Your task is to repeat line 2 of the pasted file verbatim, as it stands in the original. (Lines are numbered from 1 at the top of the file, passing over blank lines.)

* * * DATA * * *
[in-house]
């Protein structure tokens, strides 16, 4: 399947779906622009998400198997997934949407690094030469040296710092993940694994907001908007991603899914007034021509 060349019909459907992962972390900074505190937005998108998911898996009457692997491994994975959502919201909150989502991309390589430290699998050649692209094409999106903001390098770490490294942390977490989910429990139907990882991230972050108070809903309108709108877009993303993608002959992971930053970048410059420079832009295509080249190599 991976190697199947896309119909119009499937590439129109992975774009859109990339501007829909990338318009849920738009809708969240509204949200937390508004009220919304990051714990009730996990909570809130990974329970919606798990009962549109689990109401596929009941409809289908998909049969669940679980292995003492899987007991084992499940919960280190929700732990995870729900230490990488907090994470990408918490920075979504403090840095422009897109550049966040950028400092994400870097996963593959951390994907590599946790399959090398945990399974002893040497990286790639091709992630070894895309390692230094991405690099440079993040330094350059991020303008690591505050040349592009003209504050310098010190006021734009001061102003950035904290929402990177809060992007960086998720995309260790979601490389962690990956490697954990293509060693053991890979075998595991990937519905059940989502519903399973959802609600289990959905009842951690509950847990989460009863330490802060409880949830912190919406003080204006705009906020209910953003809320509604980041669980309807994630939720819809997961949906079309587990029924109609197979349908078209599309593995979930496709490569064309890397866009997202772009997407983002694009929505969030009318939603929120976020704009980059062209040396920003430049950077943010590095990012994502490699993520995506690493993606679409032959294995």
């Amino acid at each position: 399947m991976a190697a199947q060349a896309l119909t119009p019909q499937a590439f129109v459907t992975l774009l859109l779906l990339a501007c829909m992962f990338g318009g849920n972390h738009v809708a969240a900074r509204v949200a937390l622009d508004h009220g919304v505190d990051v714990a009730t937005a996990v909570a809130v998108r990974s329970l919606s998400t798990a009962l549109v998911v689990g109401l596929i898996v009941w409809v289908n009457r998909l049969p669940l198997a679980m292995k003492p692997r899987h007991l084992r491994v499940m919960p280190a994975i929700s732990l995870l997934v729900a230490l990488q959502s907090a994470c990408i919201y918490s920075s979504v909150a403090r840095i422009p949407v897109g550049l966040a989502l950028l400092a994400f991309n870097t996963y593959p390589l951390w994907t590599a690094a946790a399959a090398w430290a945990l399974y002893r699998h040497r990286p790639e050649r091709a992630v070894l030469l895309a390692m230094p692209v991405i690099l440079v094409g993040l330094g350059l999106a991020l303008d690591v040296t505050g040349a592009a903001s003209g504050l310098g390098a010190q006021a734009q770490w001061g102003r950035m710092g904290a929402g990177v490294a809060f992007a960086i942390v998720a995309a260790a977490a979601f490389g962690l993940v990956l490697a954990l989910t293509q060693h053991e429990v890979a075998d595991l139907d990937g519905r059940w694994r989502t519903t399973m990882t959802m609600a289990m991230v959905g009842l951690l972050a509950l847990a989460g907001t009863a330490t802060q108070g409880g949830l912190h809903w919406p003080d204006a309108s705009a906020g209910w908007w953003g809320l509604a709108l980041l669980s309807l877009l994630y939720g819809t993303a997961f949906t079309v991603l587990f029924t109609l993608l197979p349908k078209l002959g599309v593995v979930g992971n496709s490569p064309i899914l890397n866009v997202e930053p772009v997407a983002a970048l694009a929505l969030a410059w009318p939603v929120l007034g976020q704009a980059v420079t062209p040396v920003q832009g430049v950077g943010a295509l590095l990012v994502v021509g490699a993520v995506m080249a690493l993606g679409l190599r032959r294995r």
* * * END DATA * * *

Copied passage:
């Protein structure tokens, strides 16, 4: 399947779906622009998400198997997934949407690094030469040296710092993940694994907001908007991603899914007034021509 060349019909459907992962972390900074505190937005998108998911898996009457692997491994994975959502919201909150989502991309390589430290699998050649692209094409999106903001390098770490490294942390977490989910429990139907990882991230972050108070809903309108709108877009993303993608002959992971930053970048410059420079832009295509080249190599 991976190697199947896309119909119009499937590439129109992975774009859109990339501007829909990338318009849920738009809708969240509204949200937390508004009220919304990051714990009730996990909570809130990974329970919606798990009962549109689990109401596929009941409809289908998909049969669940679980292995003492899987007991084992499940919960280190929700732990995870729900230490990488907090994470990408918490920075979504403090840095422009897109550049966040950028400092994400870097996963593959951390994907590599946790399959090398945990399974002893040497990286790639091709992630070894895309390692230094991405690099440079993040330094350059991020303008690591505050040349592009003209504050310098010190006021734009001061102003950035904290929402990177809060992007960086998720995309260790979601490389962690990956490697954990293509060693053991890979075998595991990937519905059940989502519903399973959802609600289990959905009842951690509950847990989460009863330490802060409880949830912190919406003080204006705009906020209910953003809320509604980041669980309807994630939720819809997961949906079309587990029924109609197979349908078209599309593995979930496709490569064309890397866009997202772009997407983002694009929505969030009318939603929120976020704009980059062209040396920003430049950077943010590095990012994502490699993520995506690493993606679409032959294995």